All the guides know how to imitate animal sounds to bring them out in the open, which is quite an amazing experience for city folks.
When you arrive at the rangers’ station, you get to take a break and listen to the rangers talking about their work and how they are risking their lives to save the ecosystem from people’s greed. Visitors are welcomed to participate in their project to protect evergreen forest and wildlife including joining in patrols.
After about half an hour, you get to hike back to the camp, which is one of the best ways to learn about the local wildlife, nature and external influences threatening the protected area.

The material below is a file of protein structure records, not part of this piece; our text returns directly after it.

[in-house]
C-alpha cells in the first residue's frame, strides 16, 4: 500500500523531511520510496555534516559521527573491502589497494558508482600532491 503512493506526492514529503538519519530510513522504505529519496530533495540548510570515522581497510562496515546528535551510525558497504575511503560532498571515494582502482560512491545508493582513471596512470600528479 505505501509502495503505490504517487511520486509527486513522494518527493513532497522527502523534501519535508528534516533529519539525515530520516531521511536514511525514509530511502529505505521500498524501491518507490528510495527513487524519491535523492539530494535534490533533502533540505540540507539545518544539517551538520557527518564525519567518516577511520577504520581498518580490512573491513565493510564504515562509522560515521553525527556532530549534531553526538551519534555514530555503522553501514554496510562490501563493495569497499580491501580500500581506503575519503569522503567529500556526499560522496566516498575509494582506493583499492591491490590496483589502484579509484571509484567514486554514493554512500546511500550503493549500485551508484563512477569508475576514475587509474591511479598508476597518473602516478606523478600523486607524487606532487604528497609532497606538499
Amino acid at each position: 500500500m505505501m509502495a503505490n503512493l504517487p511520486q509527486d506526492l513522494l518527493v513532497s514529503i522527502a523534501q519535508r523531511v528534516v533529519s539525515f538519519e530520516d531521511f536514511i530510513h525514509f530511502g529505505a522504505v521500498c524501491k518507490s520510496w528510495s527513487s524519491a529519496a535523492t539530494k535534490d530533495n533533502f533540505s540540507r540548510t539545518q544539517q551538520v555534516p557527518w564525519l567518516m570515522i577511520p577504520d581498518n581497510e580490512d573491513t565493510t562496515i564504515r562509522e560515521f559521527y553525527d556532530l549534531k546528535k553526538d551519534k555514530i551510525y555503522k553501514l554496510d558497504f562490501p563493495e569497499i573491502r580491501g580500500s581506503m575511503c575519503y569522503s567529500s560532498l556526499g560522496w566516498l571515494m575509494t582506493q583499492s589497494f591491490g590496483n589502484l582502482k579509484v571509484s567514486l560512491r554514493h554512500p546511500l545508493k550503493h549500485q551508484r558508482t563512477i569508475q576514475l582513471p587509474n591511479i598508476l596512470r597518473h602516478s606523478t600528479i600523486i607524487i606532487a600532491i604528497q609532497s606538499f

It is unlikely for you to run into a wild animal, but you can see traces of them either through footprints left along the trail, food remnants left behind or them scuttling off after they notice you. I discovered a sun bear’s paw print on a hardwood tree and learned that sun bears close their eyes when they are getting honey from a beehive.
You have the rest of the day to yourself to do all the things you like or simply relax before heading back the next day. The thought of leaving all this behind may be unsettling but a beautiful sunset on the river will definitely cheer you up.
If you choose the $220 package, four days/three nights, the extended stay will allow you to immerse yourself in nature with special activities scheduled to suit guests’ preferences, including a boat cruise at night, which is the beginning of the day for many wild animals.
“Every guest’s contribution is to protect this area and its wildlife,” Allan, the lodge manager, says.